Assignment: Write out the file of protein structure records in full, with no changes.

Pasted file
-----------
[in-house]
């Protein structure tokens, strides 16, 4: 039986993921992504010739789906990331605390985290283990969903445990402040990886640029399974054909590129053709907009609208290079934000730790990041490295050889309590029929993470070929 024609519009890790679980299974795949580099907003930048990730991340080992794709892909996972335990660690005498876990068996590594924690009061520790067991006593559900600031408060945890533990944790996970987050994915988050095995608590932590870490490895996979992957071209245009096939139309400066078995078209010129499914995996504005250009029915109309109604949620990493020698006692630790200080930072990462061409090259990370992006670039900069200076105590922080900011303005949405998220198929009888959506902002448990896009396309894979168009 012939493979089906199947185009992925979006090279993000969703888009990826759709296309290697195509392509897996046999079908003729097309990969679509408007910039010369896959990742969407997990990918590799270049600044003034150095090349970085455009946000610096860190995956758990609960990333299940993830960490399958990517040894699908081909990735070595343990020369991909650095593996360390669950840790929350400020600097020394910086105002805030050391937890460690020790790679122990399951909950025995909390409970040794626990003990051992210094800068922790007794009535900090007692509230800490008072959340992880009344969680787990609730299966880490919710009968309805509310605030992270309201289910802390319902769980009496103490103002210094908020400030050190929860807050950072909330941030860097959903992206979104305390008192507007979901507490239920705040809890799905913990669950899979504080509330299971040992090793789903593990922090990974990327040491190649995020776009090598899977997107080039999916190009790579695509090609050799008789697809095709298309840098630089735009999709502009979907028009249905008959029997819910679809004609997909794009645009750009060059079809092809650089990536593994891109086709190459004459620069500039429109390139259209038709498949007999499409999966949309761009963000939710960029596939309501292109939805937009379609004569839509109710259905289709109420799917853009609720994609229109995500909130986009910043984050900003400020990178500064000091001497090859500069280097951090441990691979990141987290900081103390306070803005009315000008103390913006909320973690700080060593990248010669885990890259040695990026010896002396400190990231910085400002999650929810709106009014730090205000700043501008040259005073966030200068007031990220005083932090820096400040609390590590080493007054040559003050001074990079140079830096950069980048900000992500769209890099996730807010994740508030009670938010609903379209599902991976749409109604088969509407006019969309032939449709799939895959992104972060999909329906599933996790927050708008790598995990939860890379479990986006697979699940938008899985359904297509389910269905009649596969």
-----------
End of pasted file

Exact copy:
[in-house]
């Protein structure tokens, strides 16, 4: 039986993921992504010739789906990331605390985290283990969903445990402040990886640029399974054909590129053709907009609208290079934000730790990041490295050889309590029929993470070929 024609519009890790679980299974795949580099907003930048990730991340080992794709892909996972335990660690005498876990068996590594924690009061520790067991006593559900600031408060945890533990944790996970987050994915988050095995608590932590870490490895996979992957071209245009096939139309400066078995078209010129499914995996504005250009029915109309109604949620990493020698006692630790200080930072990462061409090259990370992006670039900069200076105590922080900011303005949405998220198929009888959506902002448990896009396309894979168009 012939493979089906199947185009992925979006090279993000969703888009990826759709296309290697195509392509897996046999079908003729097309990969679509408007910039010369896959990742969407997990990918590799270049600044003034150095090349970085455009946000610096860190995956758990609960990333299940993830960490399958990517040894699908081909990735070595343990020369991909650095593996360390669950840790929350400020600097020394910086105002805030050391937890460690020790790679122990399951909950025995909390409970040794626990003990051992210094800068922790007794009535900090007692509230800490008072959340992880009344969680787990609730299966880490919710009968309805509310605030992270309201289910802390319902769980009496103490103002210094908020400030050190929860807050950072909330941030860097959903992206979104305390008192507007979901507490239920705040809890799905913990669950899979504080509330299971040992090793789903593990922090990974990327040491190649995020776009090598899977997107080039999916190009790579695509090609050799008789697809095709298309840098630089735009999709502009979907028009249905008959029997819910679809004609997909794009645009750009060059079809092809650089990536593994891109086709190459004459620069500039429109390139259209038709498949007999499409999966949309761009963000939710960029596939309501292109939805937009379609004569839509109710259905289709109420799917853009609720994609229109995500909130986009910043984050900003400020990178500064000091001497090859500069280097951090441990691979990141987290900081103390306070803005009315000008103390913006909320973690700080060593990248010669885990890259040695990026010896002396400190990231910085400002999650929810709106009014730090205000700043501008040259005073966030200068007031990220005083932090820096400040609390590590080493007054040559003050001074990079140079830096950069980048900000992500769209890099996730807010994740508030009670938010609903379209599902991976749409109604088969509407006019969309032939449709799939895959992104972060999909329906599933996790927050708008790598995990939860890379479990986006697979699940938008899985359904297509389910269905009649596969």